On a family vacation one summer, my mother, aunt and I went to look at an open house. When we walked in, we met the lovely real estate agent named Carol. “Welcome,” Carol said, “What are your names?” My mother, whose name is Rajminder answered, “Hi, my name is Raj” and my aunt whose name is Jagbeer, replied, “Hi, my name is Jag.” Carol then turned to me, and I proudly said, “Hi, my name is Gurkamal.” To my disappointment, Carol responded with “Oh, that’s a mouthful! Do you have a nickname?” I simply replied with “No, my name is Gurkamal.” For the rest of the showing Carol did not acknowledge me to avoid having to call me by my name.
Many versions of this experience have followed me throughout my life. A teacher in high school once called me “Gurfunkal,” just freely adding letters that don’t even exist in my name. This enabled a whole slew of my classmates to poke fun, some just passing it off as being “good natured fun” which made things quite tense for me.
My name comes from the Punjabi culture, as I am half Indian and half African Canadian. It means God’s heart, it is three syllables, and it is pronounced just as it is spelled, Gur-ka-mal. There is more respect in just asking how to pronounce one’s name properly rather than assuming the pronunciation. Just as we take an initiative not to assume one’s pronouns, names are no different. They are an essential part of one’s identity. Names hold significance, power, and strength. For generations, society has placed much importance on civility; being courteous and gracious, however, not enough regard has been given to the disrespect and disempowerment one feels when their name is pronounced incorrectly.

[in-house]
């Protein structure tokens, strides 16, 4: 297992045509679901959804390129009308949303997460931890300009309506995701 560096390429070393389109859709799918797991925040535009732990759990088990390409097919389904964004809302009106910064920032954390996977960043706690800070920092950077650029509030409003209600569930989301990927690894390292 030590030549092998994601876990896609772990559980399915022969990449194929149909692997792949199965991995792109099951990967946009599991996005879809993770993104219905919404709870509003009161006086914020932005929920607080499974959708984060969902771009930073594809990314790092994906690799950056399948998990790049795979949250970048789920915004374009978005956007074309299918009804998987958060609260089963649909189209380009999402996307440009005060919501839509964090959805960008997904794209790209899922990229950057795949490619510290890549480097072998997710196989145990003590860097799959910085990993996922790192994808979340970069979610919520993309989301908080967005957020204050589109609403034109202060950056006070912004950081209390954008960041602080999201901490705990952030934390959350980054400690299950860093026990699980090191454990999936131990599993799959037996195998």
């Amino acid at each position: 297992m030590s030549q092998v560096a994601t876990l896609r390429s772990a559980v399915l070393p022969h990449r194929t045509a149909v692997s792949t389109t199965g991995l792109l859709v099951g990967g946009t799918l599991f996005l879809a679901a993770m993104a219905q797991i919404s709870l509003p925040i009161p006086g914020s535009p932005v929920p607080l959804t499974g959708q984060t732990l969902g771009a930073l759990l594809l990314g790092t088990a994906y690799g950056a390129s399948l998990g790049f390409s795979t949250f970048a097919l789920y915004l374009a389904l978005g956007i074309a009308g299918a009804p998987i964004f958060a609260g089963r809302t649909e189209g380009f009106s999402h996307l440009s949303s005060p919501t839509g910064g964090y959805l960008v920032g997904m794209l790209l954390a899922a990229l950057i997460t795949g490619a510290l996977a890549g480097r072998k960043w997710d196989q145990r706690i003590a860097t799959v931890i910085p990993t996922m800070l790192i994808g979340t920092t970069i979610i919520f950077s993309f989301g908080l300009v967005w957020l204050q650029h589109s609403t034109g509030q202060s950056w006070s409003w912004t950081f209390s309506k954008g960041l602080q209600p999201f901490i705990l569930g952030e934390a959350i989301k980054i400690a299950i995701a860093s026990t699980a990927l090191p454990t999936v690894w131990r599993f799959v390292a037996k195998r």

Names hold incredible power. They can uplift and bring dignity to a person, or they can demoralize and intimidate. This mindset dates back to colonial times when a name too hard to pronounce was just replaced with something much easier for the colonizer. This mindset has unfortunately become normalized through generations. If more people realized the importance of this concept, we would be able to take a step towards decolonization.
People like to say they’re “woke” when they are able to pronounce an ethnic name of a celebrity, but that is not the case. We all have daily opportunities to learn from people (even if they are not celebrities), therefore, we’ve had the opportunity to be “woke” this entire time. We just need to make a conscious choice of whether we want to respect one another or not.
So, I would like to leave us all with a thought. Let’s take a step towards unifying instead of dismantling. When you come across someone with a name you might find challenging, ask them how to pronounce their name properly and how they would like to be addressed. It really is just that simple. My name is Gurkamal, what is your name?
Gurkamal Brown is a WTC board member.